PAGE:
Not a good time to be mental

I found out about this via a link from Mental Patient About Town‘s ever-excellent blog.

A recent survey has found that attitudes towards those with mental health problems are hardening.  Apparently, 15% of people now feel that people with MH problems don’t deserve sympathy.  17% feel that there needs to be no increase in toleration for those of us with MH problems.  11% of people feel that society does not have a responsibility to provide the best possible care to the mentally ill, and 17% feel that increased spending on MH services is a waste of money.  In all cases, these figures are getting worse.

It seems to me that a lot of this is the direct result of the propaganda the government and the papers have been pumping out over recent times.  There’s been a concerted campaign to portray all of us who receive Incapacity Benefit as layabout scum.  Although a lot of the high profile scandals have focussed on physical health issues, a lot of the wider comment has been about people with MH diagnoses.  The problem I’ve been diagnosed with – depression and anxiety – has been widely called into question as a valid “excuse” for not working.

I don’t think there’s a conscious intention behind this to make life harder for the mentally ill.  The government are weak, not evil.  They saw a chance to manufacture a “scandal” they could then “resolve,” thus proving how “tough” they are.  But the consequence of this has been to make people suspicious of those of us with MH problems, to make them question whether we really are ill, whether our suffering is real.  In this climate, it doesn’t really surprise me that the public mood is turning ugly.

I’m trying not to get too depressed by this.  I’m trying to remind myself that, if 15% of people feel I don’t deserve sympathy, then that means the overwhelming majority – 85% – do.  I’m trying to remind myself that there are people worse off than me, people who are sicker, people who haven’t even had their illness recognised.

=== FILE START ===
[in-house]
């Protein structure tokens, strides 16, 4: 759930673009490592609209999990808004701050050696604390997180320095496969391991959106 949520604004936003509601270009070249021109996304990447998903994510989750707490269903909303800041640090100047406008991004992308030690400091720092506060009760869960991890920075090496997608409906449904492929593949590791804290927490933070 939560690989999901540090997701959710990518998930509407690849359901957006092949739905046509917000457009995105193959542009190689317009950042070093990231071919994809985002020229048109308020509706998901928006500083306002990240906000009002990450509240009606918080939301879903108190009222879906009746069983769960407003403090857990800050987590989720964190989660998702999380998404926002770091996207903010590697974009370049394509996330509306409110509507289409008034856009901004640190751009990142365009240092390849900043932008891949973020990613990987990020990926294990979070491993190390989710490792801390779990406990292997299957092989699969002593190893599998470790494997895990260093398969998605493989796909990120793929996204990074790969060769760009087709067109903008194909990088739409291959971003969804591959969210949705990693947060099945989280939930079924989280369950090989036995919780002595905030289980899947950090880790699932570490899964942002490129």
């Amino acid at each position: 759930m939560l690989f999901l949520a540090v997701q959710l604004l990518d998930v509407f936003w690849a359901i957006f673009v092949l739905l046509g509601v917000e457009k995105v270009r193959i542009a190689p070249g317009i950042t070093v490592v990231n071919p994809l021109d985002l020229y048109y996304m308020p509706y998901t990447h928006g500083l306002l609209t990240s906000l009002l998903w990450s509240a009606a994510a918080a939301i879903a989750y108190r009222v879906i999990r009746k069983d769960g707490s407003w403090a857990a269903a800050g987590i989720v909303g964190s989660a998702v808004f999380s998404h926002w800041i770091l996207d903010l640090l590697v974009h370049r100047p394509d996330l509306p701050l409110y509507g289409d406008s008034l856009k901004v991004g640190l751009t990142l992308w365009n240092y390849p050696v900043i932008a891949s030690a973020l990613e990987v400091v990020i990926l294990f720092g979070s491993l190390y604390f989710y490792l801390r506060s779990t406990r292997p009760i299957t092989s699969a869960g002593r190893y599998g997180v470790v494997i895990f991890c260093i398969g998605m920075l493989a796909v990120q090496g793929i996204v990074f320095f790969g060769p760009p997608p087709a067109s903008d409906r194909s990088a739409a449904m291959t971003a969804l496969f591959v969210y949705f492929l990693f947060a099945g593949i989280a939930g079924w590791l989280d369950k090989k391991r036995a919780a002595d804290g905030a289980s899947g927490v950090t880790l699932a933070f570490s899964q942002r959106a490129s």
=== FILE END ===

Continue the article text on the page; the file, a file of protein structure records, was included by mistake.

Like I say, I’m trying.  But sometimes it just seems like too much.  It sounds pathetic to say it, but just living is a struggle for me.  Just doing the basic everyday things comes so hard to me.  I try to keep going, I try to keep struggling, I try to keep pushing, but then, on top of all that, I have to deal with crap like this.  That nearly 1/6th of people don’t think I deserve their sympathy, let alone their compassion, let alone their respect.

Sometimes it’s just too much.

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5 Responses to Not a good time to be mental

  1. Chouette says:

    I think 15% is not necessarily that bad. When I’ve tried talking to other people around me, it feels like 80% just have no comprehension of depression as anything other than just “feeling a bit down”.

    Myself, I *am* layabout scum (but I’m living off my savings, so that’s not a problem for anyone except my conscience). When lving is a struggle, there’s no way you can be “layabout scum”. Just the fact that you’re still struggling is testament to that.

  2. Annie says:

    Yeah How wonderful this world would be if people would be more compaassionate towards people who are suffering from Depression.

  3. Pingback: When Little Things Become Big Things, and Big Things Become Impossible… « SHM: A Simple Harmonic Muddle

  4. Yes it is a worrying situation for those with MH problems.There’s enough probs with MH anyway to have this all thrown in.Thing is with Government they have always got to be seen to be ‘doing something’ (I use those word loosely !) about a situation as this.In truth I would rather they tightened up on immigration & other pressing issues atm (& no I am not anti asylum seekers !)
    Thankfully both Hubby & myself work but there’s been a great many times recently when both of us have had to take time off work beccause of both of our MH probs.Hubby had to see an Occupational Health rep from a private consultancy firm because of his sickness record.The OH chap according to Hubby hadn’t got a clue how to conduct the interview really & seemed to know little about Schizophrenia.All he could advise was that Hubby declare himself as disabled (whatever that entails) so that he has certain rights under the Disabilty Discrimination Act (DDA).I have looked up the DDA website & the rights of the disabled worker are not any different generally speaking.
    So I think you could say you’re dammed if you work with MH probs & likewise if you claim benefits.

  5. cb says:

    It’s funny how exactly the same story ( http://tinyurl.com/67tm7y ) can be reported in a different light.. it somehow seems better to think of 85% being sympathetic!

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